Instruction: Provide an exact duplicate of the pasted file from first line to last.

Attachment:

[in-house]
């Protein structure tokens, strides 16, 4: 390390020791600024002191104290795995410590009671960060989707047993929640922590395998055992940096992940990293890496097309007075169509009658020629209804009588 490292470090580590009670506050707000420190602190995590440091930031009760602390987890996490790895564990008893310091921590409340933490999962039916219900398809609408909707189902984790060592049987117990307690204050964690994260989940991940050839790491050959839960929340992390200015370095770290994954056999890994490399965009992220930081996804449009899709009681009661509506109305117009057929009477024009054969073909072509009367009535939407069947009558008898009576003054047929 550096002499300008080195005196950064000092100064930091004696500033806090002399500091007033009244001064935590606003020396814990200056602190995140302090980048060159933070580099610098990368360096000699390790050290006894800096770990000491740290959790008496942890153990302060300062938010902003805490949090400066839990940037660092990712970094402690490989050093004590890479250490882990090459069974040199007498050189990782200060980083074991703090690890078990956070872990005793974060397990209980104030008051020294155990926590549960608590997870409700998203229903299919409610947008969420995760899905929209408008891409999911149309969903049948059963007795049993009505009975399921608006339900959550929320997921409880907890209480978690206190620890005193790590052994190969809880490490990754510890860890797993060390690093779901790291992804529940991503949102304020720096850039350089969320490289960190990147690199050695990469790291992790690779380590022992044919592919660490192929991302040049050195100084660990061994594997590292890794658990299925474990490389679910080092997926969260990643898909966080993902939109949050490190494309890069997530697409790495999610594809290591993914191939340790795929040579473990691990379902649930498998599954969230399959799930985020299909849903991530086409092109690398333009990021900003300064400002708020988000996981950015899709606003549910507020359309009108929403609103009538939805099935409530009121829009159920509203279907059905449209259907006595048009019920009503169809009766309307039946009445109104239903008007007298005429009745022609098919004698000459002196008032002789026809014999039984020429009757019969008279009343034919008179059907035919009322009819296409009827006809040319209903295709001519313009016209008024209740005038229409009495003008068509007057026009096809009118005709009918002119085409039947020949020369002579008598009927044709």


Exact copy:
[in-house]
């Protein structure tokens, strides 16, 4: 390390020791600024002191104290795995410590009671960060989707047993929640922590395998055992940096992940990293890496097309007075169509009658020629209804009588 490292470090580590009670506050707000420190602190995590440091930031009760602390987890996490790895564990008893310091921590409340933490999962039916219900398809609408909707189902984790060592049987117990307690204050964690994260989940991940050839790491050959839960929340992390200015370095770290994954056999890994490399965009992220930081996804449009899709009681009661509506109305117009057929009477024009054969073909072509009367009535939407069947009558008898009576003054047929 550096002499300008080195005196950064000092100064930091004696500033806090002399500091007033009244001064935590606003020396814990200056602190995140302090980048060159933070580099610098990368360096000699390790050290006894800096770990000491740290959790008496942890153990302060300062938010902003805490949090400066839990940037660092990712970094402690490989050093004590890479250490882990090459069974040199007498050189990782200060980083074991703090690890078990956070872990005793974060397990209980104030008051020294155990926590549960608590997870409700998203229903299919409610947008969420995760899905929209408008891409999911149309969903049948059963007795049993009505009975399921608006339900959550929320997921409880907890209480978690206190620890005193790590052994190969809880490490990754510890860890797993060390690093779901790291992804529940991503949102304020720096850039350089969320490289960190990147690199050695990469790291992790690779380590022992044919592919660490192929991302040049050195100084660990061994594997590292890794658990299925474990490389679910080092997926969260990643898909966080993902939109949050490190494309890069997530697409790495999610594809290591993914191939340790795929040579473990691990379902649930498998599954969230399959799930985020299909849903991530086409092109690398333009990021900003300064400002708020988000996981950015899709606003549910507020359309009108929403609103009538939805099935409530009121829009159920509203279907059905449209259907006595048009019920009503169809009766309307039946009445109104239903008007007298005429009745022609098919004698000459002196008032002789026809014999039984020429009757019969008279009343034919008179059907035919009322009819296409009827006809040319209903295709001519313009016209008024209740005038229409009495003008068509007057026009096809009118005709009918002119085409039947020949020369002579008598009927044709």